Total RNA was extracted using Steady Pure Universal RNA Extraction Kit (ACCURATE BIOLOGY, China) according to the manufacturer’s instructions. The concentration and quality of the total RNA were assessed with Nanodrop One Spectrophotometer (Thermo Fisher Scientific, USA). According to the mRNA expression, reverse transcription was performed using Prime Script RT master mix (TaKaRa, Japan). Quantitative real-time PCR analysis was performed in triplicate on 7500 Fast Real-Time PCR System (Applied Biosystems, USA) using SYBR Premix Ex Taq (TaKaRa, Japan) and the expression level of GAPDH was used as endogenous control. To detect the efficiency of transient transfection, β-actin was used as endogenous control. Primers for SRSF1 (forward, 5’-TCTACTGACAGCCCCTTGGT-3’, reverse, 5’-ACTTCCAACTATGATTAGCACCCA-3’), GAPDH (forward, 5’-GCACCGTCAAGGCTGAGAAC-3’, reverse, 5’-TGGTGAAGACGCCAGTGGA-5’) and β-actin (forward, 5’-TGGCACCCAGCACAATGAA-3’, reverse, 5’-CTAAGTCATAGTCCGCCTAGAAGCA-3’). Primers for SRRM2 NM_016333.4 (forward, 5’-TTAAGCCAGGAGCCAGTGAAC-3’, reverse, 5’-CTCGGGAGACTTAGGTGGTGAA-3’) and SRRM2 XM_054379978.1 (forward, 5’- CCGTTCAACTTCTGCTGACTCT-3’, reverse, 5’-CGTGTCTTCCGAATGGTCTGT-3’). Primers for DMKN NM_001035516.4 (forward, 5’-TCTGCTCTGCTCCTGCTCCT-3’, reverse, 5’-GTAGTTCTGATCGTCTCTGCCTGC-3’), and DMKN NM_001190347.2 (forward, 5’-AATCTGGGATTCAGGGGCAAG-3’, reverse, 5’-TAGAGGAGGGCTCGGGTG-3’). Primers for SCAT1 NR_110848.1 (forward, 5’-CCTGGAATAGAAGATGCCTTGG-3’, reverse, 5’-TGCCTAACTTCCTCCTCTAACAA-3’), and SCAT1 NR_110849.1 (forward, 5’-GACTTCTCGTGGGCGTGAGTTT-3’, reverse, 5’-GACCTCGAATGCAACGTCTTCAGAT-3’). Results were analyzed using the 2–ΔΔct calculation method.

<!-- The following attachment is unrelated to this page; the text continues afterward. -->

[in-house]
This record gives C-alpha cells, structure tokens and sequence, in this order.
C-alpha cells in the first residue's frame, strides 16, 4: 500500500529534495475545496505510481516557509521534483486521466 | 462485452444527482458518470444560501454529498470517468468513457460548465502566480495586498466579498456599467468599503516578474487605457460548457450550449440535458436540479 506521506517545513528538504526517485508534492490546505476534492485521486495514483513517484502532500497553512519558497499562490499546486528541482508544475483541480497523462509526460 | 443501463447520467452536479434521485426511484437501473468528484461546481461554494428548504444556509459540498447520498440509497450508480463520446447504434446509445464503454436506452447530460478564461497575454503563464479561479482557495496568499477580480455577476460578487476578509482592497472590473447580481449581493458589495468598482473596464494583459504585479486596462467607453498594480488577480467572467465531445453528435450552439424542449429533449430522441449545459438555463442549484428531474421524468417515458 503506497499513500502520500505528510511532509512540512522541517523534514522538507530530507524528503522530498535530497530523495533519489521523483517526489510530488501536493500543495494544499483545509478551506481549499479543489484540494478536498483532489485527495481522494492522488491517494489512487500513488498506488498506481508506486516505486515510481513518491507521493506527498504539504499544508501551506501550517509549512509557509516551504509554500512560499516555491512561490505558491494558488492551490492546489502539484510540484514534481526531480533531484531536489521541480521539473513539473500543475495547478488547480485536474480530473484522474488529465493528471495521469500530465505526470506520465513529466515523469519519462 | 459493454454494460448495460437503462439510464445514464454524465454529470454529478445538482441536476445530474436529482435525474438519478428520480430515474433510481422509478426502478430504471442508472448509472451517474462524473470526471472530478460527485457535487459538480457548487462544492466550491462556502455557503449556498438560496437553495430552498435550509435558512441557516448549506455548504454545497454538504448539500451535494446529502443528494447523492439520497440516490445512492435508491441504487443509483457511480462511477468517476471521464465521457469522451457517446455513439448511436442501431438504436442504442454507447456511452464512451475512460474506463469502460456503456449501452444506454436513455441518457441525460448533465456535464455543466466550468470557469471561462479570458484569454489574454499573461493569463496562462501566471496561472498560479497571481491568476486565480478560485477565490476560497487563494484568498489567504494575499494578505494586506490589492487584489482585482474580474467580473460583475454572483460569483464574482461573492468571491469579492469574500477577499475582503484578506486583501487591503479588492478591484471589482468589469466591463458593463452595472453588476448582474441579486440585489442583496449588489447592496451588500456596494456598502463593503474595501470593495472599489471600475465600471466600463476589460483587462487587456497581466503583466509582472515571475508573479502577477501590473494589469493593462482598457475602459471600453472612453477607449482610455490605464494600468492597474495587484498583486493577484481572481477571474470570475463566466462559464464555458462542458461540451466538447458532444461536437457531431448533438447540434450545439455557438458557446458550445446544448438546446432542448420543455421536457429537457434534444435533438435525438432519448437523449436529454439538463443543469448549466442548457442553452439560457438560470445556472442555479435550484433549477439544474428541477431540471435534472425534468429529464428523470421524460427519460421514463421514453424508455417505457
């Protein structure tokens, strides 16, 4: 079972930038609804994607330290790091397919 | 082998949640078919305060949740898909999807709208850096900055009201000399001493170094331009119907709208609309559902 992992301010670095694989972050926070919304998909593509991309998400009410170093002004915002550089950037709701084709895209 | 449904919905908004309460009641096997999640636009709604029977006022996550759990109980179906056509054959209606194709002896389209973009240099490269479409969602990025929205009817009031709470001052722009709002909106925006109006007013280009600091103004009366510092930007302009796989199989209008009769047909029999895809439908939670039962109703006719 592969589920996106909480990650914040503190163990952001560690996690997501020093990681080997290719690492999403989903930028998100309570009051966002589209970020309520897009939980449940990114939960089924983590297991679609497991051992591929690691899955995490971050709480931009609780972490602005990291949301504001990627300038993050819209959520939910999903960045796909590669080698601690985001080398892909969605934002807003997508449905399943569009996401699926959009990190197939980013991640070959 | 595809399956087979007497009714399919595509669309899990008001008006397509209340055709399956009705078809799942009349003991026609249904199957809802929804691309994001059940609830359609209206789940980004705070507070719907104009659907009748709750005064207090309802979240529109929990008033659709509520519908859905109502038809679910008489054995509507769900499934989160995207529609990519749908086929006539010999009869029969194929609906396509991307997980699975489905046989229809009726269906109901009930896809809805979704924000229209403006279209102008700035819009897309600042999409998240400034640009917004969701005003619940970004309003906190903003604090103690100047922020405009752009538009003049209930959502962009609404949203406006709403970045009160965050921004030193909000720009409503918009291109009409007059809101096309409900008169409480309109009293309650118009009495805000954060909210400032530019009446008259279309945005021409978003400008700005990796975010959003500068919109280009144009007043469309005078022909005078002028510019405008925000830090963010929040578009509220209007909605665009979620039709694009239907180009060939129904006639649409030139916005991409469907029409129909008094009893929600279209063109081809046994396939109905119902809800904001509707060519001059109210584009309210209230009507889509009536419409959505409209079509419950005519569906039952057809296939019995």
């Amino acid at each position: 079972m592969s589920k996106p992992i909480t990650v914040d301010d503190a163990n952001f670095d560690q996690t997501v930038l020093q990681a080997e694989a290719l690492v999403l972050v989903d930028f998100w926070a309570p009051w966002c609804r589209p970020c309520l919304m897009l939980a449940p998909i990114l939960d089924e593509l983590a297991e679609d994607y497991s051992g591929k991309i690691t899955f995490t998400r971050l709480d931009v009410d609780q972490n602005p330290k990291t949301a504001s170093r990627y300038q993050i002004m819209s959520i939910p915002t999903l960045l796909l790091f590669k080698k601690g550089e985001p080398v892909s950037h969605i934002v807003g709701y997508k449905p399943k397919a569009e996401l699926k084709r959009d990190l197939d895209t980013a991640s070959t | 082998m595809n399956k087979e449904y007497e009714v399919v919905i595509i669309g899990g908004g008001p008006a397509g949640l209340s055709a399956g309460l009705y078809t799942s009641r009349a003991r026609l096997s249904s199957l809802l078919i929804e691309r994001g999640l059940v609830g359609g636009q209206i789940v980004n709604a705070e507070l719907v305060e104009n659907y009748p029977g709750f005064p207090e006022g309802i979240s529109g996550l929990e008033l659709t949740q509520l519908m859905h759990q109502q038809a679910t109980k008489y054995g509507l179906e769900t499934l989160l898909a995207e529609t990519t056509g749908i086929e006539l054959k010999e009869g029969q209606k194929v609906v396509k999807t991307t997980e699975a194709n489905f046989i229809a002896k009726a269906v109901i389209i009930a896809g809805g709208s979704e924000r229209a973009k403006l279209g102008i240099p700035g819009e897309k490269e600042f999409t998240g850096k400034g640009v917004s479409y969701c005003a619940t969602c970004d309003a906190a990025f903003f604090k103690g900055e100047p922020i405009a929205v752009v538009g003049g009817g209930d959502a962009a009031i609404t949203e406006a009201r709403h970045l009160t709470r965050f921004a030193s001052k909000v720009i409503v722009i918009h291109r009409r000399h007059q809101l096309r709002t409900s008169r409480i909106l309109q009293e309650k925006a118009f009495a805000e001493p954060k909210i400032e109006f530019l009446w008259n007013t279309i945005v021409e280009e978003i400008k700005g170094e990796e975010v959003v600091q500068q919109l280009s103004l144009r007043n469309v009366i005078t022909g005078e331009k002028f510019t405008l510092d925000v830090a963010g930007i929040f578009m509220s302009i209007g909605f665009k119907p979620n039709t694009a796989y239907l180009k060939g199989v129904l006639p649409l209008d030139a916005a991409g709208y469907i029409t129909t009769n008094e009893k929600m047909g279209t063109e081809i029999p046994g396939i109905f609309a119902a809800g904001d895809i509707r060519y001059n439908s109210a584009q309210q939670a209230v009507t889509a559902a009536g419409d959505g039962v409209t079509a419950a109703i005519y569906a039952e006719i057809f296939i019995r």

Western blotting

Cells were lysed by using RIPA lysis buffer (CWBIO, China). After adding phosphatase inhibitor (100×) and Protease Inhibitor Cocktail (100×), the cell lysate underwent ultrasonication. The protein extracts were separated using 12% SDS gel electrophoresis and were then transferred to PVDF Western Blotting Membranes (Roche Diagnostics Gmbh Mannheim, Germany). After blocking with 5% skimmed milk, the membranes were incubated with primary antibodies of SRSF1 (1:1000, Proteintech), β-actin (1:1000, Proteintech), and GAPDH (1:1000, Cell Signaling), and cultured using secondary antibodies. Protein blots were cut prior to hybridisation with antibodies during blotting. Finally, the experimental results were visualized by using SAGECREATION and analyzed by Image J.

Transwell assay

A Transwell assay was carried out to detect the migration and invasion capacity of HOS and U2OS osteosarcoma cell lines. The assays were performed in 8 μm pore size Transwell chambers (Corning, USA). A total of 100 µl transfected HOS (1.8 × 105/ml) or U2OS (1.8 × 105/ml) cell suspensions without FBS were seeded in chambers, which invasion group was also supplemented with serum-free medium and had an insert coated with Matrigel (Corning, USA). The bottom chamber was filled with DMEM containing 20% FBS. 18 h later, cells were immobilized with Paraformaldehyde and stained with 0.1% crystal violet (Beyotime Biotechnology, China). The experimental results were visualized with a bright-field microscope (Leica DMI4000B, Germany) and analyzed by Image J. And cells invaded in five randomly chosen fields were counted.